Like most Starbucks in and around Los Angeles, this one in Sherman Oaks boasts a full house on a weekday morning. Yet Mike Colter — the 41-year-old actor best known as Luke Cage, the bulletproof and lone black member of Marvel’s street-level heroes — isn’t daunted by the crowd when he strolls in for some coffee (regular, actual coffee).
“Here’s the thing,” he says, smiling as he leans his conspicuous 6-foot-3 frame in. “This is my neighborhood. This is an actor town. People give you space.”
If only Luke had that luxury. In the second season of Marvel’s Luke Cage, Harlem’s hero is struggling with, well, being labeled “Harlem’s hero” after saving the community in season 1. Locals follow him around even when he’s trying to capture criminals — there’s literally an app for tracking Luke’s whereabouts — and Luke’s unaccustomed to the spotlight. (Hey, those hoodies can only hide so much.) As a symbol for an entire community, he’s more vulnerable to new threats, including a crime boss called Bushmaster (Mustafa Shakir), who — sweet Christmas! — is also bulletproof. And though Luke has Claire (Rosario Dawson) by his side, he’s straining under the pressure to deliver. “He’s at a point where he’s going to have to figure out who his allies are and do things more with his mind and less with his muscle,” Colter says. “Luke is grappling with how to still be yourself while trying to use fame as a platform.”
The actor could give his fictional counterpart some tips. Colter has been comfortable exercising his, as he puts it, “wokeness” lately, both on and off set. In January, he joined Twitter, populating his feed with thoughts on everything from gun reform to politics, as well as calls to action against police brutality, racism, and more. Offline he’s choosing parts that have “something to say,” he explains. While on hiatus from Marvel-Netflix duty last year, he filmed a pair of roles for the big screen: Breakthrough, a faith-based film starring This Is Us‘ Chrissy Metz, and the indie drama Skin, opposite Jamie Bell (Fantastic Four) and Vera Farmiga (Bates Motel).
The latter in particular caught his attention for its timeliness. In the biopic, which chronicles the life of former white-power skinhead Bryon Widner (Bell), Colter plays real-life antifascist-movement activist Daryle Lamont Jenkins, who helped Widner leave his neo-Nazi circles. “This film is very in touch with the society we’re in now,” he says. “There are quite a few white nationalists running for offices around the country, and they’re vocal and demonstrative of their bigotry. When you have those kinds of cockroaches…” He pauses, noticing how riled up he’s getting, and takes a deep breath. “I had the advantage of growing up with forward-thinking white people around me, teaching me and taking care of me and helping me to prosper, but that is not always the normal situation.”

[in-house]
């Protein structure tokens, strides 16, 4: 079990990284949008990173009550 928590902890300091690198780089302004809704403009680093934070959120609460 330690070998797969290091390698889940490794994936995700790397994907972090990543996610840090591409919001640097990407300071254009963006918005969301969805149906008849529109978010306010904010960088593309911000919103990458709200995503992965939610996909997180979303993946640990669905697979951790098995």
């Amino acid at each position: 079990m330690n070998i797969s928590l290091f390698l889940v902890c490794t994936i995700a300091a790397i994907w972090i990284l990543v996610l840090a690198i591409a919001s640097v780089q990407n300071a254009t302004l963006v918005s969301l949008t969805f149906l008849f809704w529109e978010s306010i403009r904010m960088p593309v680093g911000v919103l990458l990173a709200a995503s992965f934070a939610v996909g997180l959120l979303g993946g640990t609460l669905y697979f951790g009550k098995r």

Indeed, the South Carolina native grew up attending diverse schools that encouraged his passion for acting. At 8, he played Romeo in Romeo and Juliet for a (rather ambitious) third-grade assignment. (“I had a grasp of performing,” he says matter-of-factly. “I did not have a grasp of iambic pentameter.”) In high school, he persuaded 10 classmates to join him in creating their first drama club. “I literally went around and was like, ‘All we have to do is read plays and memorize lines! And we get to stay after school and rehearse and borrow costumes!'” he giddily recalls. “I thought people would think I was weird. I got so lucky.”
Hollywood was a different story. “Regardless of how liberal the town was, there was still a divide,” Colter says of starting out in the industry in the early 2000s. “There were black roles and black television shows. Every job I went out for was very specific, very stereotypical.” Available roles tended to be either athletes or gangsters, and when Colter finally said yes to one of the former — boxer Big Willie Little in 2004’s Million Dollar Baby — he wound up receiving a flurry of boxing projects, which he rejected. He just wanted “something racially ambiguous,” he says. “I sat there for months and months and months saying no. A lot of the time it meant less work, but when I was going to work, I wanted to feel good about it.”
Good thing The Good Wife came along in 2010. Sure, his character, Lemond Bishop — which he reprised on The Good Fight last month — is a drug dealer, but he isn’t just a drug dealer. “I looked at him as a businessman who had an M.B.A. and was someone who, when you saw him, you would think he was one of the movers and shakers in town,” Colter explains. “I thought, ‘I can make this work.’ It’s even better to have people walk in thinking one thing, and you’re hopefully able to show them something else.”
The same went for Luke Cage, a role Colter has now embodied for three years, since his first appearance on Marvel’s Jessica Jones. From the start, Colter saw Luke as an opportunity to deliver a message. “He had to be a ray of light,” he says. “I wanted to make him someone black people can look at today and go, ‘I feel good about this character.'” It’s just time for Luke to feel it too.
Marvel’s Luke Cage returns June 22 on Netflix.